In a statement to ET on Saturday, Streisand clarified her comments and expressed sympathy for Robson and Safechuck.
“To be crystal clear, there is no situation or circumstance where it is OK for the innocence of children to be taken advantage of by anyone. The stories these two young men shared were painful to hear, and I feel nothing but sympathy for them,” she said.
“The single most important role of being a parent is to protect their children. It’s clear that the parents of the two young men were also victimized and seduced by fame and fantasy,” she added.
She further apologized on her website with this statement, “I am profoundly sorry for any pain or misunderstanding I caused by not choosing my words more carefully about Michael Jackson and his victims, because the words as printed do not reflect my true feelings. I didn’t mean to dismiss the trauma these boys experienced in any way. Like all survivors of sexual assault, they will have to carry this for the rest of their lives. I feel deep remorse and I hope that James and Wade know that I truly respect and admire them for speaking their truth.”
In a new interview with The Times of London published on Friday, the singer was asked her thoughts on the controversial Jackson documentary, “Leaving Neverland” — in which Wade Robson and James Safechuck allege that the late singer sexually abused them as children — and if she believes the two men.
“Oh, absolutely. That was too painful,” said Streisand, who then began to describe Jackson as “very sweet, very childlike” during the few times they met. She recalled Jackson asking her to do a duet of “I Just Can’t Stop Loving You” together, but said she turned him down.
However, it was her next comments about Jackson’s alleged sexual behaviour that have fans up in arms.
“His sexual needs were his sexual needs, coming from whatever childhood he has or whatever DNA he has. You can say ‘molested,’ but those children, as you heard say [in the documentary], they were thrilled to be there,” she explained. “They both married and they both have children, so it didn’t kill them.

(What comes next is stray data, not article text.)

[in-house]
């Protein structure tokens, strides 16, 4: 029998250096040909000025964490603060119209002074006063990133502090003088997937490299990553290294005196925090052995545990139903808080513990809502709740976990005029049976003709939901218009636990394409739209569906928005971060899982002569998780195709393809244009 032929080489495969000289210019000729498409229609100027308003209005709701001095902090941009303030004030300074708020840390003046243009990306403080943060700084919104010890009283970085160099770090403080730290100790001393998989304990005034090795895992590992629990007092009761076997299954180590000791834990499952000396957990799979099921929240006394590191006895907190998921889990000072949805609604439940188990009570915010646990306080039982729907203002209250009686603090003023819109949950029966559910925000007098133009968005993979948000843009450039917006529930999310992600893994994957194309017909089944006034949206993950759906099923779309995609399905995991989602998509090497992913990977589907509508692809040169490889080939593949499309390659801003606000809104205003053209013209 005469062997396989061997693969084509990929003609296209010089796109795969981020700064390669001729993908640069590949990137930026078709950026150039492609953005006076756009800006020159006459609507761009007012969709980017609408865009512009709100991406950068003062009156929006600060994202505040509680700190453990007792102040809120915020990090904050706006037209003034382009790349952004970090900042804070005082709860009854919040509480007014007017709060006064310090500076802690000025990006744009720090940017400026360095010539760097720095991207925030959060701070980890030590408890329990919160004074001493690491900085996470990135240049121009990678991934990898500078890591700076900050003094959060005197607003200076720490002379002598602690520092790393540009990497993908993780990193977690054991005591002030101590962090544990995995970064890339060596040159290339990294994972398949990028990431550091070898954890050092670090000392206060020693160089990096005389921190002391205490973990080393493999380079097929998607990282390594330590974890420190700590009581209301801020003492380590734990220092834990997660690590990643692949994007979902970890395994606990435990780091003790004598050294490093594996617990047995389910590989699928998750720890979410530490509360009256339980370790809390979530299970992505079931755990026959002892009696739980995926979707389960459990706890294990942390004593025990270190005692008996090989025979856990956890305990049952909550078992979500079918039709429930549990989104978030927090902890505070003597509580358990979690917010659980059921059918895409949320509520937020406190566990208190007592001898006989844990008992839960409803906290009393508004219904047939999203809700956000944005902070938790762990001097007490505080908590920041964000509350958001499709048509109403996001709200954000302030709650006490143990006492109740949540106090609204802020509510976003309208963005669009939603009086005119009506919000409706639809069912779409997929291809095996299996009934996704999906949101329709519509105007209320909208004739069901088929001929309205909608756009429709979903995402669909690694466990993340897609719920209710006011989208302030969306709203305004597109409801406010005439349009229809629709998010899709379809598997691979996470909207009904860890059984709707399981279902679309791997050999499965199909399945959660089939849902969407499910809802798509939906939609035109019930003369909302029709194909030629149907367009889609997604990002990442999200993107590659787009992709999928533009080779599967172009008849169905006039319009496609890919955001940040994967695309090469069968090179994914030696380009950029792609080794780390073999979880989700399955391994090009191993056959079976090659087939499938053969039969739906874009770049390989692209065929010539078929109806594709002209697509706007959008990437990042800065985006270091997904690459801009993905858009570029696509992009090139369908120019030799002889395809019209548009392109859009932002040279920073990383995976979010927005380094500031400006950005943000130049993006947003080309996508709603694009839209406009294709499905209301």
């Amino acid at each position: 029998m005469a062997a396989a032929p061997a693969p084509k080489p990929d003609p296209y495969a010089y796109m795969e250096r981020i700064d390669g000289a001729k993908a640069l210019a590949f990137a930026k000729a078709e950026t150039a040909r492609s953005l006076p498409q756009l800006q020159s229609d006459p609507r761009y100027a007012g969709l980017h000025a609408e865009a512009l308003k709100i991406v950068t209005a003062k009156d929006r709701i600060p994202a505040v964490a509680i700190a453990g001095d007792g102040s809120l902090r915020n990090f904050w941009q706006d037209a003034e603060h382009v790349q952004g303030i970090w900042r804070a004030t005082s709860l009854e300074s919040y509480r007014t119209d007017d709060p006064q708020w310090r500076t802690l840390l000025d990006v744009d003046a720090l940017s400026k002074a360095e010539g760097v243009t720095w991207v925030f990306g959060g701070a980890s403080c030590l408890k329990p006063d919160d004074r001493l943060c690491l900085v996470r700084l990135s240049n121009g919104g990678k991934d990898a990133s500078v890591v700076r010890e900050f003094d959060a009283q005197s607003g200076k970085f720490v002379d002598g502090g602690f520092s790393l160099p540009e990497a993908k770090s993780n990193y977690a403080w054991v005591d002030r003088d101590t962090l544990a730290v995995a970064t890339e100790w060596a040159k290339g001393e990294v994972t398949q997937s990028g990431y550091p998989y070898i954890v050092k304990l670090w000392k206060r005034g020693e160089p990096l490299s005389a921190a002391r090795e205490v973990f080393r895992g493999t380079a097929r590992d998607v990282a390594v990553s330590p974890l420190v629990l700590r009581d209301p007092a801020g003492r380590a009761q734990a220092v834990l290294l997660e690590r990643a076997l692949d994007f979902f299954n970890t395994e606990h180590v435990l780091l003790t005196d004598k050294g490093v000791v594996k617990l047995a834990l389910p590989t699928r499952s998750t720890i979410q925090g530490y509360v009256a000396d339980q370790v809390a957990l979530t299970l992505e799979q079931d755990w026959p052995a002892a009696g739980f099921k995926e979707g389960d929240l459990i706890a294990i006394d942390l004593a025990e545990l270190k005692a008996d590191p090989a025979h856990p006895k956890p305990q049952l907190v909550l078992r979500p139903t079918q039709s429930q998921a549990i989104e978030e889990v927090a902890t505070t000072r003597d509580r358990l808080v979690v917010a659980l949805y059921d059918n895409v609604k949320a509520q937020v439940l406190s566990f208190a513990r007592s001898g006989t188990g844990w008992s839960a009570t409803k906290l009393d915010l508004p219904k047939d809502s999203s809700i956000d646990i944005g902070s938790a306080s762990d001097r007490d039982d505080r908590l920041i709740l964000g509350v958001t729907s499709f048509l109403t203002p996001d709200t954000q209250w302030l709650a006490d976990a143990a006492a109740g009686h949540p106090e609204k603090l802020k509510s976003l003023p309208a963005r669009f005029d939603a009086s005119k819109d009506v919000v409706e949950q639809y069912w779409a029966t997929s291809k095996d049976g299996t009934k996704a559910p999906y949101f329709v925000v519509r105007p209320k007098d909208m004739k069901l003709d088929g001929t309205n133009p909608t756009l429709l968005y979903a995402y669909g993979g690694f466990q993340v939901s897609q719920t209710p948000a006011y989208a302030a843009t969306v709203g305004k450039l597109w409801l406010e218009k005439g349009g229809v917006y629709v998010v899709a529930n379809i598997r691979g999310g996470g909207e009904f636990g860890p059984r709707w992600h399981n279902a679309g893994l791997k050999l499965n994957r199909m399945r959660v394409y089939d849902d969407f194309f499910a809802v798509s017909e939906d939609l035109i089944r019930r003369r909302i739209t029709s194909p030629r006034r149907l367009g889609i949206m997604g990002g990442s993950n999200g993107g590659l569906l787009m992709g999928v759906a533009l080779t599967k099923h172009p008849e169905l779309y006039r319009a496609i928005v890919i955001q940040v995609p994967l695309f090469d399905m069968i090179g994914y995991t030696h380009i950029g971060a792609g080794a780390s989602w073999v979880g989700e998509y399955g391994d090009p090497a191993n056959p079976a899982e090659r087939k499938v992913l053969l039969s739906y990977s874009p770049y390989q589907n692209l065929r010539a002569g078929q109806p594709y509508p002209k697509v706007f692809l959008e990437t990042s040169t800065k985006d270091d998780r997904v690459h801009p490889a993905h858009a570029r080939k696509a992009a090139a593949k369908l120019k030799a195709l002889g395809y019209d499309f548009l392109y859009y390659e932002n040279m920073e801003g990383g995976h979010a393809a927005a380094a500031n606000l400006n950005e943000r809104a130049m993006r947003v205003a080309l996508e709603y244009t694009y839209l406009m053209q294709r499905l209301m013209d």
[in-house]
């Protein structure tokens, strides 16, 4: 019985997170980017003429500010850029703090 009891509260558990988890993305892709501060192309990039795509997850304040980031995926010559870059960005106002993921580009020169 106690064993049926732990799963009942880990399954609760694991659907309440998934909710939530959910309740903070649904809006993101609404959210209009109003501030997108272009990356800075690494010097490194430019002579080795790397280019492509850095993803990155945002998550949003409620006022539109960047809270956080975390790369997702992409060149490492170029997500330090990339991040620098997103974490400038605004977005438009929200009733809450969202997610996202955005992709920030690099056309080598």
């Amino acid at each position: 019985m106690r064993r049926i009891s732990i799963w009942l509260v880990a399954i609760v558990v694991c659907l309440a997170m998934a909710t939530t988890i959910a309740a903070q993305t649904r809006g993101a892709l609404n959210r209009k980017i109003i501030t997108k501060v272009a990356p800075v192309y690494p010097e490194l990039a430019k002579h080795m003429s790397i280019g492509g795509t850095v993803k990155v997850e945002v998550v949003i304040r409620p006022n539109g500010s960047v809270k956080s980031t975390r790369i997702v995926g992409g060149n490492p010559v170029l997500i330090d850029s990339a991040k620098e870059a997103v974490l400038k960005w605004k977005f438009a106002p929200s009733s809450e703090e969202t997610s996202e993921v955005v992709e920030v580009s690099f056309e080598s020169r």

“It’s a combination of feelings. I feel bad for the children. I feel bad for him” she continued, after being asked if she was angry with Jackson. “I blame, I guess, the parents, who would allow their children to sleep with him. Why would Michael need these little children dressed like him and in the shoes and the dancing and the hats?”
As the quotes began to circulate across the web, Twitter users became infuriated with her responses.
“Shame on you @BarbraStreisand for disrespecting the victims of child rape. Low class, dismissive and a shocking trivialisation. To speak up for a child abuser… I expect it from the deranged MJ fans but not from you, who should know better. #LeavingNeverland #victimshamers,” wrote one user.
“This is horrible. I feel sick,” someone else tweeted.
Following its debut at this year’s Sundance Film Festival in Park City, Utah, “Leaving Neverland” was met with immediate backlash from Jackson’s family, who slammed the production in the press repeatedly. After it aired on HBO, the special received a slew of mixed reactions, from dedicated fans who question the reliability of the two alleged victims, to others who spoke out to express their support for Safechuck and Robson.
The Jackson estate also filed a $100-million lawsuit against HBO ahead of the film’s premiere, calling the documentary “unvetted propaganda to shamelessly exploit an innocent man no longer here to defend himself.”
For more on the “Leaving Neverland” documentary, watch below.
(This story was originally published on March 22 at 8:18 p.m. PT)